Following in Lord Byron’s Footsteps
Tess Callaghan is from Ireland, but is currently living in Rome. Although Tess had a stable career working in law, the desire to do something creative was too powerful to ignore. She is now a full-time singer-songwriter and playwright. Tess’s most recent project “Stanzas” led her to Italy where she is following in Lord Byron’s footsteps.
Whether it was back in the 1800’s or now, foreigners have found something special in Italy that they can’t find at home. For Lord Byron and Tess, they found inspiration surrounded by Italy’s beauty, history, and interesting people.
Lord Byron spent the last eight years of his life in Italy where he produced some of his best works. As we approach the 200th year since his death on April 19, 1824, we hope you enjoy getting to know Tess and her mission to celebrate his poetry and life through music.
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I love your apartment. Where are you sitting today?
I am on the side of the hill overlooking Rome in the basement flat in a villa in Monte Verde.
(2:02) Where were you born and raised?
I am a singer songwriter. I am originally from a junction in Dublin called Cabinteely. I was born in Dún Laoghaire. The long story short is that my Dad got a job in Hampshire (England) and so we moved there when I was about 9 years old. We lived half of the year in England and half in Ireland. I managed to miss all of the school tests because we’d leave two or three weeks before the exam. I had to take all of the tests early and then of course, got asked by my friends for the answers!
I spent my teenage years between Basingstoke and Cabinteely in Dublin. Then I went to Trinity College in Dublin and studied law. It was quite a dry topic, but interesting. However, I wasn’t convinced about pursuing a career as a lawyer. I am a creative by nature so I basically began thinking about what I wanted to do in a creative context. The feeling to do something creative got stronger. I was at a law practice in London and making the right impression, but I didn’t have this in my heart. I then switched to part-time and began to write and record songs.
I got picked up by someone who was in a publishing house in London. He encouraged me to write songs and keep doing what I’m doing. That was a few years ago and now I have ten self-recorded and produced albums down the road. Recently I got the Byron bug.
(5:05) I’m really enjoying being here in Rome and the freedom to get around is great. I am combining the tourist thing with the writing.
(6:13) When was your first visit to Italy?
My first visit was in 2005 and I went to Rome. It was only four or five days, but I realized that this was a place that I really wanted to explore. I really like the language, vibe, and history. I also love the sun, Mediterranean, and good food. It’s still a vivid memory when I arrived. I can remember the dance song that they were playing on the airport bus.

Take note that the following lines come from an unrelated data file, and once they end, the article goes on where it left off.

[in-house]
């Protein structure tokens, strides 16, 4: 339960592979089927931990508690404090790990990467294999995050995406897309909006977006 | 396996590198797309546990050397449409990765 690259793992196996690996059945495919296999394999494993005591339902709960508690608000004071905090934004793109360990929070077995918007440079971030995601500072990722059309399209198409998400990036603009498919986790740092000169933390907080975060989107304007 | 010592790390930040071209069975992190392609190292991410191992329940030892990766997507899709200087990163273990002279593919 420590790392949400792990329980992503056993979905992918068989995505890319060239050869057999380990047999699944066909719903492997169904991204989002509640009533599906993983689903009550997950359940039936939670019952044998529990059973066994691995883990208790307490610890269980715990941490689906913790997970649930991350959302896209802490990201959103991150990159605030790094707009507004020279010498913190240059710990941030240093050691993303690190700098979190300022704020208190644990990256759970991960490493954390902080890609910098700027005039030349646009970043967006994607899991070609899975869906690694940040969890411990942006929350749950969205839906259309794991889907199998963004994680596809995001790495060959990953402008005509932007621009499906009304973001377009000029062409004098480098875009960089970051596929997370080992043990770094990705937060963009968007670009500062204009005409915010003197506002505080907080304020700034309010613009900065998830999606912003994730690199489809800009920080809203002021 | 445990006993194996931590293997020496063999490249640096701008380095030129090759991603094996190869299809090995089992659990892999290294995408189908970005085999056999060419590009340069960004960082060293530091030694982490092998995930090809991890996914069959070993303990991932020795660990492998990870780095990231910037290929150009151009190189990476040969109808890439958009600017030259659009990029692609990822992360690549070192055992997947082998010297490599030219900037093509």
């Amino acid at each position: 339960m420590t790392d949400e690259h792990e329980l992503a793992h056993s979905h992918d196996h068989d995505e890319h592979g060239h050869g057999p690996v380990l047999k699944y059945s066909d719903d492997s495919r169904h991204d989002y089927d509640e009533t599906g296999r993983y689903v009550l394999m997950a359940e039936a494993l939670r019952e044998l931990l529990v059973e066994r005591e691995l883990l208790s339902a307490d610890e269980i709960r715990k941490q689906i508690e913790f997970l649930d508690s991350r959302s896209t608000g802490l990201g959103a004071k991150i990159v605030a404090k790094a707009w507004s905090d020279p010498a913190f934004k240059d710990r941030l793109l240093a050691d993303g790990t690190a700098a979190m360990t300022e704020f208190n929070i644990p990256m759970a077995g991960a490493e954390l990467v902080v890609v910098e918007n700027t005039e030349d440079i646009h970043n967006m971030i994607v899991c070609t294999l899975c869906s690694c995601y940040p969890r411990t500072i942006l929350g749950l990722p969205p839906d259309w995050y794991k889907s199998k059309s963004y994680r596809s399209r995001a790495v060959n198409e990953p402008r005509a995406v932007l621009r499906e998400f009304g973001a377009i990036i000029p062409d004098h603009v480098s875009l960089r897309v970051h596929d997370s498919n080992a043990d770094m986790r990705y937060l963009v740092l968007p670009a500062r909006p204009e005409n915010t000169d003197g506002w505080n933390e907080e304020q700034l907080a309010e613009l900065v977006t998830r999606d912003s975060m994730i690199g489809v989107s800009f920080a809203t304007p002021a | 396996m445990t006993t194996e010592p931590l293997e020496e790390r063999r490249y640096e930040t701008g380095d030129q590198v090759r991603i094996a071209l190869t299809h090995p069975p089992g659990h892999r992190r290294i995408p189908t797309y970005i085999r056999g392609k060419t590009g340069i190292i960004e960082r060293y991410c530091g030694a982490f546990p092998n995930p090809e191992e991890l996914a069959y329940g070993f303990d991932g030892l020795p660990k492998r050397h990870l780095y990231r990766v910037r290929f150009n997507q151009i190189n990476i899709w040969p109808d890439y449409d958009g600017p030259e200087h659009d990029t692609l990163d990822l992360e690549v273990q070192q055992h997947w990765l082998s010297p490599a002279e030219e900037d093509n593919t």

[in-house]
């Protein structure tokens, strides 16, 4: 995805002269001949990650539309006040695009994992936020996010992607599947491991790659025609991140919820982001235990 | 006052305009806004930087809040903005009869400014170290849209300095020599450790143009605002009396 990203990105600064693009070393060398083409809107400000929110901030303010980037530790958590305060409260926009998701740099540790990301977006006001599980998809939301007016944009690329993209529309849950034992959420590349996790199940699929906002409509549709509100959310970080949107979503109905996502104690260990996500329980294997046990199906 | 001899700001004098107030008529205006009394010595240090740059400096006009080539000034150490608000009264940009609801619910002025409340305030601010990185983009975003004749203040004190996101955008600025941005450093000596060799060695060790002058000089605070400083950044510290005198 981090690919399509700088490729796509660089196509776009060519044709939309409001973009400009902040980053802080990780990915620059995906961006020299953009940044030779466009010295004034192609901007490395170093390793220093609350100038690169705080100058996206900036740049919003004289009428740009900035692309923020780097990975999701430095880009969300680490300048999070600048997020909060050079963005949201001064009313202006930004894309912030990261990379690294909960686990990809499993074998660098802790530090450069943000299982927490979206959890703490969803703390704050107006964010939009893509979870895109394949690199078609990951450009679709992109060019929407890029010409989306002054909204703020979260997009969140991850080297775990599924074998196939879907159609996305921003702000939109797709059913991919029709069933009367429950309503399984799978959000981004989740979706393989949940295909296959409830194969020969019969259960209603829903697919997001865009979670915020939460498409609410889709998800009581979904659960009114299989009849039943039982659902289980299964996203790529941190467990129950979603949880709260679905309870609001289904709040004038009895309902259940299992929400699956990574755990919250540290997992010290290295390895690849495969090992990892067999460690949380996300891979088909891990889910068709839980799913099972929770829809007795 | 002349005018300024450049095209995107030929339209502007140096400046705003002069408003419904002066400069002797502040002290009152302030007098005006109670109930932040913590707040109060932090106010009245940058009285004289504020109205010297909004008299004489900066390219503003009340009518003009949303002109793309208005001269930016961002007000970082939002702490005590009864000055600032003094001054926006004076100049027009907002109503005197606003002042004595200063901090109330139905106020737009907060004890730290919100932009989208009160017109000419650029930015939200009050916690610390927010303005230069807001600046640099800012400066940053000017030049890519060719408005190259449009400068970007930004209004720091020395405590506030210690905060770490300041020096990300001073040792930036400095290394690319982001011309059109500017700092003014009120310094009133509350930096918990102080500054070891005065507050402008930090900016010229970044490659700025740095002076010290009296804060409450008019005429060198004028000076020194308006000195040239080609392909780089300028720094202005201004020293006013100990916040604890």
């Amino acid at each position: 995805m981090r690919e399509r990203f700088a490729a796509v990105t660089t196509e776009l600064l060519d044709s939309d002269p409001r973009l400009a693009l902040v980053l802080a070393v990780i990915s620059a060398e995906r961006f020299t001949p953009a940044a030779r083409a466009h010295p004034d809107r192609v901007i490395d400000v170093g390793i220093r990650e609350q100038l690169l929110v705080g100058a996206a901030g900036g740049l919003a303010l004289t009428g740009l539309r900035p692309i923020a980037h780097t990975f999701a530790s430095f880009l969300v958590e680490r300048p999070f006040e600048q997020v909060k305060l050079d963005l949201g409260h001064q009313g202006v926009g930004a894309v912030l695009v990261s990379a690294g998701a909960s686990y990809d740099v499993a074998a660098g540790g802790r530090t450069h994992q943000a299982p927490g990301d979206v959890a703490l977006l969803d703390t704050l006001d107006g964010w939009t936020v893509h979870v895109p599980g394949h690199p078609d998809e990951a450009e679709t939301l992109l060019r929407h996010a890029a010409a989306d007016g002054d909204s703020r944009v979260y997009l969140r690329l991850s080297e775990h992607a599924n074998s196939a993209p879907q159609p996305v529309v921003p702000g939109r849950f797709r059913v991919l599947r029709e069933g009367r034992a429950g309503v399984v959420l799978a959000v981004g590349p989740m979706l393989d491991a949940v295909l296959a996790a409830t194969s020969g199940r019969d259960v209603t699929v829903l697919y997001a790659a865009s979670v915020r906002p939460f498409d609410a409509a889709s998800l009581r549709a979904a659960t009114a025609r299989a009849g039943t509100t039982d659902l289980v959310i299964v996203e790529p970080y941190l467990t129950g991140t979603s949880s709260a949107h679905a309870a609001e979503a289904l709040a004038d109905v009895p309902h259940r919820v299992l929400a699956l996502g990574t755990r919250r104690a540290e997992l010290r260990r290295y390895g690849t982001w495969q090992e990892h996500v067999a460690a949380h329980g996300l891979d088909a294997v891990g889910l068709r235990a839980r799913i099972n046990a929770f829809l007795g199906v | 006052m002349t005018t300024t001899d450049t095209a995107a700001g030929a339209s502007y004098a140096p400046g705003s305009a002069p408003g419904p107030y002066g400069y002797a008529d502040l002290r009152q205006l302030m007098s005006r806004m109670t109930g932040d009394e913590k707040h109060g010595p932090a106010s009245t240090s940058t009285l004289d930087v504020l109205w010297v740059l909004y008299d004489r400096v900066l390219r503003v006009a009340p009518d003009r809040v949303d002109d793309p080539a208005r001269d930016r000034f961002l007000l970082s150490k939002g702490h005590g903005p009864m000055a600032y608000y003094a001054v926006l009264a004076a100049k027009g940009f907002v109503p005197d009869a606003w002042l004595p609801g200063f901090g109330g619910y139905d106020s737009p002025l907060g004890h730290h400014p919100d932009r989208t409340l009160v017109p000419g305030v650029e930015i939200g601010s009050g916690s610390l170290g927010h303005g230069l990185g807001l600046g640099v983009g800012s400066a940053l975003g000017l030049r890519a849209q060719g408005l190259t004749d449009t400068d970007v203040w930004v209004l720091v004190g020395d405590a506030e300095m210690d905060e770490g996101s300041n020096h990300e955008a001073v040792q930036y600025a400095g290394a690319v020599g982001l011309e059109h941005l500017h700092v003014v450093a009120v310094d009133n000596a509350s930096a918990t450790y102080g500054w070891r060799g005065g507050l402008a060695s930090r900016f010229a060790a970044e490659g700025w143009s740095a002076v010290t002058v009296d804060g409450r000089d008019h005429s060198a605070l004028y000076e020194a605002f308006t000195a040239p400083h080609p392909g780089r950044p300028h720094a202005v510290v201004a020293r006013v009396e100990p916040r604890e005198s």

I think Rome is still a dance music center. It was nice to hear different music than Dublin and London. It was the sense of adventure and to come to the center of the ancient worlds!
(8:00) Did you feel a sense of place from the first visit?
I think I did. I knew I’d come back. I remember that I went with a friend to a terrace somewhere in Rome. We had a beautiful view over the city, and I thought then that I’d definitely be coming back.
After a couple of years, I came back every year for about ten years. The next place that I visited Venice and I really loved it. The last couple of years I’ve been in Florence and then south to Lecce. I’ve enjoyed the different cultures in each region, the manners, words, and ways of interacting. You do notice the subtle differences that if you spend time to each place. Of course, if you ask a local, they may not think it’s that subtle!
Maybe in my family history there were boats that would stop in Cork on the south coast of Ireland. Sometimes people would get off the boat, look around the town and stayed like the Macari family who stayed in Cork rather than continue to the U.S.
(11:43) Lord Byron
The connection to me and Byron (Mr. B.) is that I was in Germany near Frankfurt and wanted to find motivation for my next project. Then his poem, “She Walks in Beauty” just came to be with the melody.
We made that video during lockdown and edited in my kitchen – both of us wearing masks. Byron didn’t spend that long in Venice, but produced some off his earlier works, “The Childe Harold’s”. He had a fateful encounter. He was walking through St. Mark’s Square and went to a famous café. As he walked in he saw a young woman about 19 years old and her newlywed husband who was 60. Byron and Teresa eventually became lovers.